An investigation reveals that a lot of modern U.S.-made arms used by ISIS terrorists came to them from U.S. and EU supplies to Syrian armed rebel groups.
The investigation conducted by the UK-based Conflict Armament Research (CAR) that is funded by the European Union and the German government.
CAR documented 40,000 firearms and munitions recovered from ISIS since 2014 and found that a large amount of them were US arms given or sold to Syrian rebel groups.
Latest weapons were purchased from the European Union by the United States and Saudi Arabia and then supplied to Syrian opposition forces. These groups were then either defeated by or collaborated with IS forces battling to overthrow the Syrian government. The US supply of these weapons to Syrian opposition groups is considered an “unauthorized transfer” and violation of its agreements with the EU.
ISIS is known to have been armed largely with Soviet-era weapons.
More than half of the ISIS weapons recovered in the study were produced by Russia and China between 1960 and 1989 – prior to the collapse of the Soviet Union. Former Warsaw Pact states such as Hungary, Romania and Bulgaria – which are now members of the EU – manufactured 30 percent of the weapons and 20 percent of the ammunition recovered by CAR. These countries produced the majority of the weapons documented in Iraq. In Syria, most of the weapons recovered from ISIS were manufactured by Russia, followed by China and the EU states.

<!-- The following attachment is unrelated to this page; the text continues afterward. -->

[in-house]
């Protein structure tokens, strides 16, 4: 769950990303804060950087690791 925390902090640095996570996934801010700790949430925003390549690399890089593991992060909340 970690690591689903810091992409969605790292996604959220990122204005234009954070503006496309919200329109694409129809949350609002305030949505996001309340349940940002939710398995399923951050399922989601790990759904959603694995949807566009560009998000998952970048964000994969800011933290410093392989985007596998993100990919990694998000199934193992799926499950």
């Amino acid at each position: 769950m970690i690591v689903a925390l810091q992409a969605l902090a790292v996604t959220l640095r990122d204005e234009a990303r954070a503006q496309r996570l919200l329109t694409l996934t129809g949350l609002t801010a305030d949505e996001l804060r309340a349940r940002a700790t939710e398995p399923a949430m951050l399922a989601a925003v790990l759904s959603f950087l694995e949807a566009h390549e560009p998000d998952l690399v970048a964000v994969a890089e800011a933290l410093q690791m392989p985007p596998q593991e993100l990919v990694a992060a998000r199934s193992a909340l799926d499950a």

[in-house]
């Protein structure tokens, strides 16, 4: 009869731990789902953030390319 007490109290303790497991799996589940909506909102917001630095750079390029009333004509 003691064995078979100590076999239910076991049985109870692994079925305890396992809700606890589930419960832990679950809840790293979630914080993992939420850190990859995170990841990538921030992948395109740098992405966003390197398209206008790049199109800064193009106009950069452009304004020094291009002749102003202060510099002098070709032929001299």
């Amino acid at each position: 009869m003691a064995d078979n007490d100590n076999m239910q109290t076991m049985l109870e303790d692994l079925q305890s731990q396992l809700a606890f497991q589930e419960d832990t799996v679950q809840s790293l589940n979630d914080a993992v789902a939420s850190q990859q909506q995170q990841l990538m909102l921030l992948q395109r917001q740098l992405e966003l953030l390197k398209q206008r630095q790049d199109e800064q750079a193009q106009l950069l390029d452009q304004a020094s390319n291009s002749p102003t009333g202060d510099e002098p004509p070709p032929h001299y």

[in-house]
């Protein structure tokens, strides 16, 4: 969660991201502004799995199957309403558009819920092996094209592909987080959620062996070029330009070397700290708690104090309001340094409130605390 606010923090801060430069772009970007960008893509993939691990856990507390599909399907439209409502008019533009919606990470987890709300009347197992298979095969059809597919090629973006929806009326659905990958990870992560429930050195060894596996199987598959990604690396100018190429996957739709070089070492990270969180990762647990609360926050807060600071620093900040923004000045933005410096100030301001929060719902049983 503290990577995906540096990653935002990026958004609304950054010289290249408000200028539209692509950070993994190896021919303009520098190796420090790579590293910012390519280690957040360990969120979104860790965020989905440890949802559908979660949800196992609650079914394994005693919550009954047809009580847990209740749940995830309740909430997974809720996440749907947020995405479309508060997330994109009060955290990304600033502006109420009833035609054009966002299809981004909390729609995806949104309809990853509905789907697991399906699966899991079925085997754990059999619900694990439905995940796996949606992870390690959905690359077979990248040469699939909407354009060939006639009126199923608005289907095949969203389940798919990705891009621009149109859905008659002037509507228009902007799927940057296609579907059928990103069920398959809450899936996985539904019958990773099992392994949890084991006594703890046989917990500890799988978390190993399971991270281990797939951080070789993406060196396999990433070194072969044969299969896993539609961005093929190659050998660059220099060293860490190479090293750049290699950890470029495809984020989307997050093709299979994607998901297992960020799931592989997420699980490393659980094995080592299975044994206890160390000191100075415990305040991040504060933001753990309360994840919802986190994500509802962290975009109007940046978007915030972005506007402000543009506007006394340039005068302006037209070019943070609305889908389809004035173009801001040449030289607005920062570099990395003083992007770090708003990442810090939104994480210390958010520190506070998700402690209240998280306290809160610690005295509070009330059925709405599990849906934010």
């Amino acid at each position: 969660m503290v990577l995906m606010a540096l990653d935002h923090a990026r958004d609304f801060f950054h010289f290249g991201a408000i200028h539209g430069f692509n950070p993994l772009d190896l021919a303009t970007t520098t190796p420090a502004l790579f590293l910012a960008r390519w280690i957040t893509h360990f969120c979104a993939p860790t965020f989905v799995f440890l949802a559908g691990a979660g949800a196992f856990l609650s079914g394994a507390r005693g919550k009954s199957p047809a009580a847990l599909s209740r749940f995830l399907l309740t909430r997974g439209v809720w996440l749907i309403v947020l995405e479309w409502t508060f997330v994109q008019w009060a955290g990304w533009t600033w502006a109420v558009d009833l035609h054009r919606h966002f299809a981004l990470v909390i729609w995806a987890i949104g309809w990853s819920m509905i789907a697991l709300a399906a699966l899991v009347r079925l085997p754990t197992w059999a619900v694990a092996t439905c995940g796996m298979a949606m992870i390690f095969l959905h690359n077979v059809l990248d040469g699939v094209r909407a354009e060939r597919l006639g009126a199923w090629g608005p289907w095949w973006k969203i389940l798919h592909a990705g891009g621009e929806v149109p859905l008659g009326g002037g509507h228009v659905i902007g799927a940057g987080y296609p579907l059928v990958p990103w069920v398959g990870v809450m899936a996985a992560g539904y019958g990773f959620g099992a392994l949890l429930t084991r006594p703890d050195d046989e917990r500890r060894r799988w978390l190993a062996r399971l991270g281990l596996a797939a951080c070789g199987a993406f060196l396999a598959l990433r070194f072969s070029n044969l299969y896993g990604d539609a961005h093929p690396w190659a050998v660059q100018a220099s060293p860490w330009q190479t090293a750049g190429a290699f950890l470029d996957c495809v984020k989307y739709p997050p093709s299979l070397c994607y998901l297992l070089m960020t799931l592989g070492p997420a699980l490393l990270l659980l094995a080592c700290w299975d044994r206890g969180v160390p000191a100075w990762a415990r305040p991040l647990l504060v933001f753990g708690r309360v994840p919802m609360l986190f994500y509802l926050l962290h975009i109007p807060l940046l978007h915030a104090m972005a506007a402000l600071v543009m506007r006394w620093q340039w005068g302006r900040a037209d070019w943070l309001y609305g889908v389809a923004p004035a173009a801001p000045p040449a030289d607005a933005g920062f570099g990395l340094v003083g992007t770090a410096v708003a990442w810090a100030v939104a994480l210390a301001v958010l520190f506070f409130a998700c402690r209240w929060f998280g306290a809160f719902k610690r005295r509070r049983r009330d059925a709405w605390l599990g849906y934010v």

The report concludes that the U.S. and Saudi Arabia “indirectly allowed IS to obtain substantial quantities of anti-armour ammunition” including anti-tank guided weapons (ATGW) and rockets with tandem warheads. “These systems continue to pose a significant threat to the coalition of troops arrayed against ISIS forces,” the study adds.
From 2013 to mid-2017, the US supplied weapons and training to Syrian rebel groups via the covert CIA program “Timber Sycamore.” U.S. President Donald Trump announced the end of the program in July.
The CIA declined to comment on the report.